19 Kyle Busch Richard Childress Racing Chevrolet 211 18
20 Bubba Wallace 23XI Racing Toyota 211 17
21 Aric Almirola Stewart-Haas Racing Ford 211 19
22 Brad Keselowski RFK Racing Ford 211 25
23 Austin Cindric Team Penske Ford 210 20
24 Noah Gragson (R) Legacy Motor Club Chevrolet 210 13
25 Ty Gibbs (R) Joe Gibbs Racing Toyota 210 17
26 Harrison Burton Wood Brothers Racing Ford 210 11
27 Todd Gilliland Front Row Motorsports Ford 208 11
28 Michael McDowell Front Row Motorsports Ford 208 15
29 Conor Daly (i) The Money Team Racing Chevrolet 206 0
30 B. J. McLeod Live Fast Motorsports Chevrolet 204 7
31 Jimmie Johnson Legacy Motor Club Chevrolet 203 10
32 Justin Haley Kaulig Racing Chevrolet 203 5
33 Austin Dillon Richard Childress Racing Chevrolet 202 4
34 William Byron Hendrick Motorsports Chevrolet 202 7
35 Chase Briscoe Stewart-Haas Racing Ford 182 2
36 Ryan Preece Stewart-Haas Racing Ford 181 10
37 Erik Jones Legacy Motor Club Chevrolet 118 1
38 Chase Elliott Hendrick Motorsports Chevrolet 118 1
39 Tyler Reddick 23XI Racing Toyota 117 1
40 Ty Dillon Spire Motorsports Chevrolet 26 1

Who won the Daytona 500?

Richard Petty holds the record for the most victories in the race, with seven wins. He first won in 1964 and his final victory came in 1981. His father, Lee Petty, won the inaugural Daytona 500 in 1959 after being declared the winner three days later due to a photo finish that showed three cars crossing the finish line side by side. Mario Andretti, the 1978 Formula 1 World Champion, won the race in 1967. A.J. Foyt, four-time winner of the Indianapolis 500, claimed victory in the Daytona 500 in 1972. Dale Earnhardt, a seven-time NASCAR champion, won the race in 1998 but tragically lost his life during the race in 2001. His son, Dale Earnhardt Jr., won the race in 2004 and 2014. Ricky Stenhouse Jr. clinched victory in 2023. See all winners of the Daytona 500 below.

*Sidenote: NASCAR has not announced the prize money since 2016.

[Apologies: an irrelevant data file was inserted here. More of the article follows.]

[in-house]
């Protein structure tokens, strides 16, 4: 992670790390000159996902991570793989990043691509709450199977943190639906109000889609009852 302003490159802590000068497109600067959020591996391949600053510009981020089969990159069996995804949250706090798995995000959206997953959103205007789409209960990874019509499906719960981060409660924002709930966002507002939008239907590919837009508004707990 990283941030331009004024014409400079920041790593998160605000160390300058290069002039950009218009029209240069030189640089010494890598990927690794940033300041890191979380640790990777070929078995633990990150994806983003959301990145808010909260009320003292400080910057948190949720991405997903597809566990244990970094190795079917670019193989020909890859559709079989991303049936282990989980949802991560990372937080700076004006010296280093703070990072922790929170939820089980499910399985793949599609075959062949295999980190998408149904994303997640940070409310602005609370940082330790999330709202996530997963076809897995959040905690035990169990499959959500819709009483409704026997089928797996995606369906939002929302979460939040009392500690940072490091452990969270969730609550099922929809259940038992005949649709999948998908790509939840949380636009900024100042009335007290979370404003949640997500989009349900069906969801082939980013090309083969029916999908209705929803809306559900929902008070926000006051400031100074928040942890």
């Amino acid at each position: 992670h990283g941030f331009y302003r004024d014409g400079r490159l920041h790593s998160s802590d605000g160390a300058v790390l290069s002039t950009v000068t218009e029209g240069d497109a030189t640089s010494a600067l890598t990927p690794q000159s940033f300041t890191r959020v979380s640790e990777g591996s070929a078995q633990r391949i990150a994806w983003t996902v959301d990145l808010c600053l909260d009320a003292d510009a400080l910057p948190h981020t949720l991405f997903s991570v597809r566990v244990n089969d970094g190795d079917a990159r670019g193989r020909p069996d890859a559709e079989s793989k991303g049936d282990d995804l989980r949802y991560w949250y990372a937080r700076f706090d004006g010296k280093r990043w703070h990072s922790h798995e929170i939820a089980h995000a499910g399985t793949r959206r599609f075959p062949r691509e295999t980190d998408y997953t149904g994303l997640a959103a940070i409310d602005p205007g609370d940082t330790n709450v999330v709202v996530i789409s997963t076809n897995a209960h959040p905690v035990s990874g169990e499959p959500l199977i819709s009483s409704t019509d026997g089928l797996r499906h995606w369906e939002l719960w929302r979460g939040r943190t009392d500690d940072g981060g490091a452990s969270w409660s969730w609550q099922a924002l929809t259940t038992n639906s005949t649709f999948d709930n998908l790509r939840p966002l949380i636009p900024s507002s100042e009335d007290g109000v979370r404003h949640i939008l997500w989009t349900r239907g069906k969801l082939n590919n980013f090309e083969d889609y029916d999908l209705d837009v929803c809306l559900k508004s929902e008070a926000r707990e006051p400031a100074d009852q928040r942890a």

All winners of the NASCAR Daytona 500

Year Winner Car Prize money
1959 Lee Petty Oldsmobile $19 050
1960 Junior Johnson Chevrolet $19 600
1961 Marvin Panch Pontiac $21 050
1962 Fireball Roberts Pontiac $24 190
1963 Tiny Lund Ford $24 550
1964 Richard Petty Plymouth $33 300
1965 Fred Lorenzen Ford $27 100
1966 Richard Petty Plymouth $28 150
1967 Mario Andretti Ford $48 900
1968 Cale Yarborough Mercury $47 250
1969 LeeRoy Yarbrough Ford $38 950
1970 Pete Hamilton Plymouth $44 850
1971 Richard Petty Plymouth $45 450
1972 A.J. Foyt Mercury $44 600
1973 Richard Petty Dodge $36 100
1974 Richard Petty Dodge $39 650
1975 Benny Parsons Chevrolet $43 905
1976 David Pearson Mercury $46 800
1977 Cale Yarborough Chevrolet $63 700
1978 Bobby Allison Ford $56 300
1979 Richard Petty Oldsmobile $73 900
1980 Buddy Baker Oldsmobile $102 175
1981 Richard Petty Buick $90 575
1982 Bobby Allison Buick $120 360
1983 Cale Yarborough Pontiac $119 600
1984 Cale Yarborough Chevrolet $160 300
1985 Bill Elliott Ford $185 500
1986 Geoff Bodine Chevrolet $192 715
1987 Bill Elliott Ford $204 150
1988 Bobby Allison Buick $202 940
1989 Darrell Waltrip Chevrolet $184 900
1990 Derrike Cope Chevrolet $188 150
1991 Ernie Irvan Chevrolet $233 000
1992 Davey Allison Ford $244 050
1993 Dale Jarrett Chevrolet $238 200
1994 Sterling Marlin Chevrolet $258 275
1995 Sterling Marlin Chevrolet $300 460
1996 Dale Jarrett Ford $360 775
1997 Jeff Gordon Chevrolet $377 410
1998 Dale Earnhardt Chevrolet $1 059 805
1999 Jeff Gordon Chevrolet $1 172 246
2000 Dale Jarrett Ford $1 277 975
2001 Michael Waltrip Chevrolet $1 331 185
2002 Ward Burton Dodge $1 409 017
2003 Michael Waltrip Chevrolet $1 419 406
2004 Dale Earnhardt jr. Chevrolet $1 495 070
2005 Jeff Gordon Chevrolet $1 497 150
2006 Jimmie Johnson Chevrolet $1 505 120
2007 Kevin Harvick Chevrolet $1 510 469
2008 Ryan Newman Dodge $1 506 045
2009 Matt Kenseth Ford $1 536 388
2010 Jamie McMurray Chevrolet $1 514 649
2011 Trevor Bayne Ford $1 463 810
2012 Matt Kenseth Ford $1 589 387
2013 Jimmie Johnson Chevrolet $1 525 275
2014 Dale Earnhardt jr. Chevrolet $1 506 363
2015 Joey Logano Ford $1 586 503
2016 Denny Hamlin Toyota
2017 Kurt Busch Ford
2018 Austin Dillon Chevrolet
2019 Denny Hamlin Toyota
2020 Denny Hamlin Toyota
2021 Michael McDowell Ford
2022 Austin Cindric Ford
2023 Ricky Stenhouse Jr. Chevrolet

Daytona 500 tickets

Daytona International Speedway officials have announced that fans can now renew their tickets for next year's Daytona 500. Exclusive pre-sale options are also available for interested spectators. This marks the first race date announcement for the 2024 NASCAR Cup season.

For ticket renewals and further information, please click here.